Students in Baltimore County who were found with even small amounts of alcohol could be put in an alternative school for a semester. An Anne Arundel County girl was suspended for carrying pepper spray in her pocketbook to protect herself as she walked to school in the early-morning darkness, as were two Easton lacrosse players who were found to have a pocket knife and lighters, used to fix their sticks, in their gym bags. And a Dorchester County ninth-grader was suspended for nearly a year without any educational services.
Under the new regulations, only students who pose “an imminent threat of serious harm to other students or staff” will receive long-term suspensions, and students may still attend school if they are appealing a suspension. Instead of going straight to a punitive response, the new school discipline code calls for a more rehabilitative approach. The new regulations come just three weeks after the Departments of Justice and Education jointly released federal guidelines for school districts around the country to re-evaluate their school discipline practices. The Obama administration urged school districts to follow the lead of states like Maryland which are re-evaluating the efficacy—and harm—of zero-tolerance policies.
For the first time, a group of Division I college football players are seeking to unionize. At a news conference in Chicago yesterday, Northwestern’s starting quarterback last season, Kain Colter along with the newly formed College Athletes Players Association (CAPA) announced their intention to file a petition to unionize with the National Labor Relations Board. In order to do so, Colter would have needed more than a third of Northwestern’s 85 scholarship players to sign union cards. Colter and company’s move to unionize joins the O’Bannon lawsuit in escalating long-simmering tensions between college athletes, coaches, universities and the N.C.A.A. over profit-sharing—or, lack thereof. It also joins the unfolding UNC-Chapel Hill scandal in focusing attention on post-college life and the dismal graduation rates of black male athletes. They are over-represented in high-revenue-generating sports like college football and basketball.
For Colter, better healthcare appears to be driving his effort to unionize:
“The same medical issues that professional athletes face are the same medical issues collegiate athletes face, except we’re left unprotected,” Colter said. “The N.F.L. has the N.F.L.P.A., the N.B.A. has the N.B.A.P.A. and now college athletes have [CAPA].”
According to the New York Times, Tuesday’s announcement is the culmination of a series of small acts this football season: one week, several players from around the country wore “All Players United” (A.P.U.) wristbands and during a Rose Bowl title game, the NCPA flew a banner over the stadium that read, “Wake Up, N.C.A.A.”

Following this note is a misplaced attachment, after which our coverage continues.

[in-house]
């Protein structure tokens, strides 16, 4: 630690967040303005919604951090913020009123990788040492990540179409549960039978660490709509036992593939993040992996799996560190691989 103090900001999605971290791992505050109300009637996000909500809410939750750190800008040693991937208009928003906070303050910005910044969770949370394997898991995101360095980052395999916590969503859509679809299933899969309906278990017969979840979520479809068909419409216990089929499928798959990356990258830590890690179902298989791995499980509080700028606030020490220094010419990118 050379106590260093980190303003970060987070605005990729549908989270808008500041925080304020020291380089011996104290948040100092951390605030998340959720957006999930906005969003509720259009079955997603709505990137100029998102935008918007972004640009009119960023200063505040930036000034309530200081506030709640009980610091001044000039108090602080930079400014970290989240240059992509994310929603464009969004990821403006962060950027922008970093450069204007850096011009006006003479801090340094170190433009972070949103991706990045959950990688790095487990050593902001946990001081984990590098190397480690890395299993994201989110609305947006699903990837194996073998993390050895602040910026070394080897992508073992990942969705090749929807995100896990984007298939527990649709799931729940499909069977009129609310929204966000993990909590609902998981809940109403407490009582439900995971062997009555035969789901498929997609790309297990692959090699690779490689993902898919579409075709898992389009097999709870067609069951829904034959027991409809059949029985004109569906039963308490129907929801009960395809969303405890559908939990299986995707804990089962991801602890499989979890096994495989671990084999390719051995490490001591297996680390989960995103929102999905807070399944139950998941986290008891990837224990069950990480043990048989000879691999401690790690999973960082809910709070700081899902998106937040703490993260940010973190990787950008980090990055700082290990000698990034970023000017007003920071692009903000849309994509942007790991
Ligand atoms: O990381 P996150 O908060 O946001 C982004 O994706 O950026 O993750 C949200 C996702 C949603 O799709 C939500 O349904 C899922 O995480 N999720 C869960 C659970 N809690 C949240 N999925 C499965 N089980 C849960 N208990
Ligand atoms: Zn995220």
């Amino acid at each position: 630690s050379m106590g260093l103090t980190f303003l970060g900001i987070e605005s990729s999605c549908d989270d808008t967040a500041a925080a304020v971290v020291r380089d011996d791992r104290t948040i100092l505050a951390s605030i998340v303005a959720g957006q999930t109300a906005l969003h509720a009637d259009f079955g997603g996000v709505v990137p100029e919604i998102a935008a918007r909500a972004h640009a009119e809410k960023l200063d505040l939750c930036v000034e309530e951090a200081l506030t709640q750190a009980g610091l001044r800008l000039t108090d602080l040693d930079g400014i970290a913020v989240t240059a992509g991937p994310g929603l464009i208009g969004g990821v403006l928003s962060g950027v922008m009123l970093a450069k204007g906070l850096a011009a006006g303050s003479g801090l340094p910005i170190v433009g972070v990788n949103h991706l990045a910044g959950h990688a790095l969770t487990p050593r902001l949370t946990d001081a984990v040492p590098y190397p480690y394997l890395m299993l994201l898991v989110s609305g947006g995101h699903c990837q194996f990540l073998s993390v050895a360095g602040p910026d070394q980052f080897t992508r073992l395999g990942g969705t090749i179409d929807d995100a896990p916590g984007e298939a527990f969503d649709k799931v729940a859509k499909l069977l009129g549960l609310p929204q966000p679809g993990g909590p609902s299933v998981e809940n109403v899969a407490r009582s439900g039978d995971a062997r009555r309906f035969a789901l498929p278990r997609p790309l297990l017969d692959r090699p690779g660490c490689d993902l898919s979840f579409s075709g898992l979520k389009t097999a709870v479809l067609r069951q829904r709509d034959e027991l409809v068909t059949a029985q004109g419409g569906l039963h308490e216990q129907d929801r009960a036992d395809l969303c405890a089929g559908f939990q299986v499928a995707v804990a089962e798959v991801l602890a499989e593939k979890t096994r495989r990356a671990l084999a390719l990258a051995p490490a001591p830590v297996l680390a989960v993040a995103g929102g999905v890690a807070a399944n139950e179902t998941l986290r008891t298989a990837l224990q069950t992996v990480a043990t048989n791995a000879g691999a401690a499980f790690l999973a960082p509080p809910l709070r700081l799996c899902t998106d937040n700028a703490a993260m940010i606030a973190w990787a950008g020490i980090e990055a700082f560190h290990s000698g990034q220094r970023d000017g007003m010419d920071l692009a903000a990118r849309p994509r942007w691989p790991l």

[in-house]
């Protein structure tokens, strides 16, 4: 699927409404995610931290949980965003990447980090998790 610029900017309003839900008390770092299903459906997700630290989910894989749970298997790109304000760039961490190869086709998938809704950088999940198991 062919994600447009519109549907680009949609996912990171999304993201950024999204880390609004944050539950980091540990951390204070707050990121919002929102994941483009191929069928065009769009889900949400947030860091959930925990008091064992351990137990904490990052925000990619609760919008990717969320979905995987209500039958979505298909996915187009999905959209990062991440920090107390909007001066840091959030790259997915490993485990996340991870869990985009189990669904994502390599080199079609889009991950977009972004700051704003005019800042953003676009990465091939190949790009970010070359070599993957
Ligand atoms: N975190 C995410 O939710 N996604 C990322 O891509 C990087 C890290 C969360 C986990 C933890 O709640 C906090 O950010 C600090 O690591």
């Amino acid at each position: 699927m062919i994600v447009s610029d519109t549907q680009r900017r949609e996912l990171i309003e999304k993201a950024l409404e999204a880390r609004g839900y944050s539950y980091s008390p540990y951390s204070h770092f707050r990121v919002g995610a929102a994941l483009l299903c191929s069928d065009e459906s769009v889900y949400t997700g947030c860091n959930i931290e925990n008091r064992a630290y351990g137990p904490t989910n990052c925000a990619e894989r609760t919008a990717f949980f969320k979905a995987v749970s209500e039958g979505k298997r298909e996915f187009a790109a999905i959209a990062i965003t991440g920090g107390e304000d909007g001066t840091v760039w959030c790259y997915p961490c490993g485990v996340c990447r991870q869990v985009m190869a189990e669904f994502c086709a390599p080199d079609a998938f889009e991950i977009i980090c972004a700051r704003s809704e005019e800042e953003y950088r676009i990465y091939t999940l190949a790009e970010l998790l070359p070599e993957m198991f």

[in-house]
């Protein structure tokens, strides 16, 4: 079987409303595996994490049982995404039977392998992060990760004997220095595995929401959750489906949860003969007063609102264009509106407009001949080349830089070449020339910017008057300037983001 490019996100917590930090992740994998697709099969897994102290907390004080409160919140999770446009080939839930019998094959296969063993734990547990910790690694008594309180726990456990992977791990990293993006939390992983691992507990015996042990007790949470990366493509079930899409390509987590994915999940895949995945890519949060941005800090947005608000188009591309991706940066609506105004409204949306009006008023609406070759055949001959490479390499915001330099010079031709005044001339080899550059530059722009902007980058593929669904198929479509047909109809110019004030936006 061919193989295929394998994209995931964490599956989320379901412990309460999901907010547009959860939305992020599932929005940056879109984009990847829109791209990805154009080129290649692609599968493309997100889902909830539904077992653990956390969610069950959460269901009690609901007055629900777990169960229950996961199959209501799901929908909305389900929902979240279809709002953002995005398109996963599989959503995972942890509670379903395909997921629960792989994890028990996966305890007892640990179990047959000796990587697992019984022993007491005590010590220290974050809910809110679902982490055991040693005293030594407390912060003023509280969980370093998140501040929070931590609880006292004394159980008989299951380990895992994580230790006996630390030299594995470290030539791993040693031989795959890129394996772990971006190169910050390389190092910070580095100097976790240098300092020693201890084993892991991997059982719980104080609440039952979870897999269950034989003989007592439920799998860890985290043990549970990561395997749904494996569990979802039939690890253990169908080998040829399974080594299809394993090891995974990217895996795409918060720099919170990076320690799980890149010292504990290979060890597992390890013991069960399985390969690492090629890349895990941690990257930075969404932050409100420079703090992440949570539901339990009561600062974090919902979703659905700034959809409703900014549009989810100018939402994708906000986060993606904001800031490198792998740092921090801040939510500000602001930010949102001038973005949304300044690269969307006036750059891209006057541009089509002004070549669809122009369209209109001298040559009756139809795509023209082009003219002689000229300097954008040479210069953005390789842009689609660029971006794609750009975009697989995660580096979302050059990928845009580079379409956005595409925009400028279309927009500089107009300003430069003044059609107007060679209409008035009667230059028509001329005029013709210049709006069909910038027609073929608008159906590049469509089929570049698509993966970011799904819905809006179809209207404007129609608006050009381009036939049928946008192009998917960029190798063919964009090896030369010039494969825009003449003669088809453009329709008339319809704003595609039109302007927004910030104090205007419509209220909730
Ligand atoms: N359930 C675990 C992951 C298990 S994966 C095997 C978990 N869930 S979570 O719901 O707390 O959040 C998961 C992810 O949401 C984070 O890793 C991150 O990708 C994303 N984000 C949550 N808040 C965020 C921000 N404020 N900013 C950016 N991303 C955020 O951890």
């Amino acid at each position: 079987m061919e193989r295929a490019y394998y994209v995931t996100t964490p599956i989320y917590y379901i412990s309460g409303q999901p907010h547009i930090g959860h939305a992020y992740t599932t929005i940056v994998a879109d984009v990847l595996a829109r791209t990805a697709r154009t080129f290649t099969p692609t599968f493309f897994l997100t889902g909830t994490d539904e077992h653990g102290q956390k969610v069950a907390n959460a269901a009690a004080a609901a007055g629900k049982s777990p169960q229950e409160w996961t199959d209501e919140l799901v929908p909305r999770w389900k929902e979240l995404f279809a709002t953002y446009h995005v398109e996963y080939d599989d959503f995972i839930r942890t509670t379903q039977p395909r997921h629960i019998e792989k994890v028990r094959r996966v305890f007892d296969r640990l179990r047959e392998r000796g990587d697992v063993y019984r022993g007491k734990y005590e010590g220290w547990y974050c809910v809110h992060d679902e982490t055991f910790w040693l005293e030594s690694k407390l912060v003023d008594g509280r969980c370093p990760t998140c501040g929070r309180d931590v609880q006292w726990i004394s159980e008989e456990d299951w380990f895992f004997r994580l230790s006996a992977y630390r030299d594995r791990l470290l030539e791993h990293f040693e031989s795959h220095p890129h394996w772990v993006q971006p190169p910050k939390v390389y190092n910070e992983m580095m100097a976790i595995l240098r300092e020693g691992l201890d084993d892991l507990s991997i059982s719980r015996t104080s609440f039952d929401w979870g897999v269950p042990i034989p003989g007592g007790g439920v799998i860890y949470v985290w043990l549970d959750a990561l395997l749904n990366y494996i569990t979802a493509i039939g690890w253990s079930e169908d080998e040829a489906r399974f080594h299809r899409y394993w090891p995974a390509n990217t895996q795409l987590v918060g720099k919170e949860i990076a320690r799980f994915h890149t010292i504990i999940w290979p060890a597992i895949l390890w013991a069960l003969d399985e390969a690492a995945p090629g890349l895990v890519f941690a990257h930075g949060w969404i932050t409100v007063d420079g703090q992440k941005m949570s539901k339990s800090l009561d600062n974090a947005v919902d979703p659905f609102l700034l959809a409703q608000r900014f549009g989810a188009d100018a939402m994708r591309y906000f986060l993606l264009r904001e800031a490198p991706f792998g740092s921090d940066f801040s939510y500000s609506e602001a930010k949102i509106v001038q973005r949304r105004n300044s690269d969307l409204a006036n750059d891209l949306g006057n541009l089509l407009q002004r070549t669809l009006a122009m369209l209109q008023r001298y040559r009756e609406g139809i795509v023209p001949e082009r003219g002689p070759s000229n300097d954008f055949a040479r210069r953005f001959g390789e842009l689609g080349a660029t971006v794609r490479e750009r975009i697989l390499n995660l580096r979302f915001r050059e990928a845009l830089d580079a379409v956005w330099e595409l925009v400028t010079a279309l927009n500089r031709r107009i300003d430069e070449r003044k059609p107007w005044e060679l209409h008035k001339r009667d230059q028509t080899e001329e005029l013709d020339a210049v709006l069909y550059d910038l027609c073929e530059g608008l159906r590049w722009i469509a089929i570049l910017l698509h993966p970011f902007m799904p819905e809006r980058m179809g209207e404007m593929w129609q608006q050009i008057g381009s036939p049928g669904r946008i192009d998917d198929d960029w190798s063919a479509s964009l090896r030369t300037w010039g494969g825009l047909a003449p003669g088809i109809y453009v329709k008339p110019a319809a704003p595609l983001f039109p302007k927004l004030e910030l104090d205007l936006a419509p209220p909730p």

Chief legal officer for the N.C.A.A. Donald Remy responded to yesterday’s announcement, backed by United Steelworkers:
“This union-backed attempt to turn student-athletes into employees undermines the purpose of college: an education.”
Northwestern belongs to the Big Ten, the biggest revenue-generating conference in college sports in the country.
(h/t The New York Times)
This week is National School Choice Week. But is it occasion to celebrate or cause for caution?
As with anything in the realm of education politics, this conversation is rife with coded terminology and heavy doses of politicized rhetoric. Let’s unpack some of it right now. “School choice,” in the eyes of supporters, refers to the idea that students and their parents should be able to choose where they go to school. Their neighborhood public school happens to be unsafe, or poorly resourced? A family ought to be able to move schools to, say, a private Catholic school or a charter school or a wealthier school across town, even. School choice is the idea underlying movements toward deregulation, and the privatization, of the public education. School vouchers and the movement to replace public schools with charter schools are the outgrowth of this idea, which is typically espoused by conservative lawmakers and education advocates. The market, the thinking goes, can solve problems that government and public institutions have thus far failed to address.
It’s also helpful to know who supports the deregulation of public education. This week, conservative education groups like the Heritage Foundation, Jeb Bush’s Foundation for Excellence in Education and the Friedman Foundation for Educational Choice are celebrating National School Choice Week with what the website touts as more than 5,000 events whose aim is to amplify the need for more school choice. The Friedman Foundation released their annual ABCs of School Choice report (PDF), and this year matched every state’s population of students who are eligible for school choice programs with their “purchasing power,” that is, the public money that’s being set aside for school vouchers and tax credits toward school choice. Much of the conversation is happening on Twitter, via the hashtags #amplifychoice and #schoolchoiceweek.